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December 11, 2018

Amazon Deal—Trickle-down Economics and Gentrification

Amazon HQ2,Development,Jobs — @ 4:18 pm

Arlington County and the State of Virginia’s subsidy package for Amazon to locate its HQ2 facility in Arlington is another version of trickle-down economics or voodoo economics theory that giving more public funds to the rich and corporations will trickle down to lower income and middle class people. This is yet another episode in the Democratic county board’s determination to gentrify Arlington and eliminate the few remaining moderate income residents, both renters and homeowners and replace them with households earning well in excess of $150,000 a year.

The first impact on Arlington housing will be to raise rents and to raise prices of condos and houses. In Arlington a majority of resident are renters and not homeowners, and renters will clearly pay a price in the form of higher rents. The Arlington County Board has promised to spend $7 million a year to add 100 subsidized apartment to help renters, an amount so small in relation in relation to Arlington’s over 50,000 rental units as to be a joke.

The county and the State are giving Amazon roughly $1.5-2.0 billion in incentives; the chief beneficiary is the CEO and principal owner of Amazon Jeff Bezos, the wealthiest man on the Planet. So the premise is that if taxpayers in Virginia and Arlington give the richest man on Earth $2 billion, then there will be a wonderful world created that will trickle down prosperity on the rest of us.

The Arlington County Board’s mindless enthusiasm over giving Amazon as much as $400 million as incentives for 25,000 more Amazon employees to Crystal City within a decade or so must be dampened with the likelihood that higher local government expenses will absorb a high share of the expected higher tax revenues and that the cost of the subsidy itself will have to paid by current taxpayers.
The essential problem for Arlington is that we spend today about $22,000 per public student, and it is expected that these new Amazon employees will add at least 1,000 students to APS. Our schools are already overcrowded, and these new students will require the equivalent of two new elementary schools or a new middle school or a new high school. The new residents will also need our other services—recreation, libraries, social services, police and fire, sanitation, and the myriad services we Arlington residents cherish.

A George Mason University (GMU) report in November 2018 by Stephen Fuller found that a new Amazon HQ2 in Crystal City would add about 8,000 Amazon related households to Arlington, (The Economic and Fiscal Impacts of Locating Amazon HQ2 in Arlington, VA,). It also highlights that currently Arlington County spends $850 more per capita today than it gets from tax revenues so adding 8,000 new households with around 2 persons/household means that Arlington’s fiscal deficit rises by about $15 million, which is somewhat offset by $8.7 million in added tax revenue. Non-resident Amazon employees are expected to generate tax revenues that will add up to $19 million in tax revenue,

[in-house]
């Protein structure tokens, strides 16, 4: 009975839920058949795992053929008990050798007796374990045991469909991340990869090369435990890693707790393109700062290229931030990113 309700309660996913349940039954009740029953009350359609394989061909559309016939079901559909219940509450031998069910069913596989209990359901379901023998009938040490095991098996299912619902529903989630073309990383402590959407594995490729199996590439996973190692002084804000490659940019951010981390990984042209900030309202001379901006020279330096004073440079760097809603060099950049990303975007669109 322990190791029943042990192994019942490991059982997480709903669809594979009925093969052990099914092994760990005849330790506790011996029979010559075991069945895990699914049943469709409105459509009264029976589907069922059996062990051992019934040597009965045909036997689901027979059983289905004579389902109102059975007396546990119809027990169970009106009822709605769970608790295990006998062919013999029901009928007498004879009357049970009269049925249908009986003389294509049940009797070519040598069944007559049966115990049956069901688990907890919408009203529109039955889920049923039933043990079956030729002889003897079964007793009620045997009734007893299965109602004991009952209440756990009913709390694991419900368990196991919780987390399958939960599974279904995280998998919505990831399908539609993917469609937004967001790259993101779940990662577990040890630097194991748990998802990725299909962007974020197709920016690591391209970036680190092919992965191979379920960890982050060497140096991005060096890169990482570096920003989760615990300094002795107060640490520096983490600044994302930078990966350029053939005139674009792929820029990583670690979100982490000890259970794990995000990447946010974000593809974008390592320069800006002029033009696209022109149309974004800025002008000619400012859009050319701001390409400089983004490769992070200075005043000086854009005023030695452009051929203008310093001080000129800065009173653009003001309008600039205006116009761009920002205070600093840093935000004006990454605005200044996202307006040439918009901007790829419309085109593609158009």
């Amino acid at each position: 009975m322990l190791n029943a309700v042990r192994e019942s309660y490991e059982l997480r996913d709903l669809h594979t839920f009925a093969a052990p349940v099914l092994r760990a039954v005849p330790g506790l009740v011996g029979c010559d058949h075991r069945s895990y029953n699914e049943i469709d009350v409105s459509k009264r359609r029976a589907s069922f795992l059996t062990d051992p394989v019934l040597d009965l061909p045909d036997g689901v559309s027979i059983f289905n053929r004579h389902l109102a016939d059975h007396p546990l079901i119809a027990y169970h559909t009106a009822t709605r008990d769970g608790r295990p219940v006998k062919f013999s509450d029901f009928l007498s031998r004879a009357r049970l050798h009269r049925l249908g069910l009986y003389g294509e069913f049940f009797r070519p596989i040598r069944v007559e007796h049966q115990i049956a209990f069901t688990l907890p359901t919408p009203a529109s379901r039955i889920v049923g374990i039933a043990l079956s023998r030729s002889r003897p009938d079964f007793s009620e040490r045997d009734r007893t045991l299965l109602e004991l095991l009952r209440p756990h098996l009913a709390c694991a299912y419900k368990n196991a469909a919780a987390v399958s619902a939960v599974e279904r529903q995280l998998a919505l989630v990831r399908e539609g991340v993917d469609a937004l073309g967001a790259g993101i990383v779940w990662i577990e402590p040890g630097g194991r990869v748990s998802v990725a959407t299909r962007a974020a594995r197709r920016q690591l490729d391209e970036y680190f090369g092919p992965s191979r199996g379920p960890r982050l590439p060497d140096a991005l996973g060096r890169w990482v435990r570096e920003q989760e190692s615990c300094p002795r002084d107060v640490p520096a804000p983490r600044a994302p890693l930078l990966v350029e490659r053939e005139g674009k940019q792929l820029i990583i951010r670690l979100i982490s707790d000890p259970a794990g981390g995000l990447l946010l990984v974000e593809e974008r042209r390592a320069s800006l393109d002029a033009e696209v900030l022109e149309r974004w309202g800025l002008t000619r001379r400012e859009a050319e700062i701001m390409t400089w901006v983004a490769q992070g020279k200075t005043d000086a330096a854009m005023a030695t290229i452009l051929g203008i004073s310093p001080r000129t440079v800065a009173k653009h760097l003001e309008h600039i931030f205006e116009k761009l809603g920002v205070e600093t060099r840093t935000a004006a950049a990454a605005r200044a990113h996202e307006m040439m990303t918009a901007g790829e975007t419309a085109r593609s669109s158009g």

However, if one uses current school spending costs of almost $22,000 per student to obtain more accurate fiscal costs in Arlington, then the net fiscal impact of HQ2 shrinks to about $5 million a year. This is a trivial or negligible sum, compared to Arlington County’s annual fiscal revenues of about $1.3 billion in FY 2017. It also underscores how fragile are reports that there will be a large positive impact on Arlington of HQ2.

Beyond the higher school and services spending to meet the needs of these new Amazon employee residents, the county government will still have to pay off the $359 million in infrastructure bonds for Crystal City, come up with $7 million more per year for 10 years for affordable housing assistance, and then pay Amazon roughly $51 million from TOT and IFF funds over 10 to 15 years. This merely adds to net fiscal deficit that Amazon HQ2 will bring to Arlington.

This trickle down deal for Mr. Bezos the richest man in the Planet certainly provides a financial boost to Amazon, but it will cost Arlington taxpayers big time.

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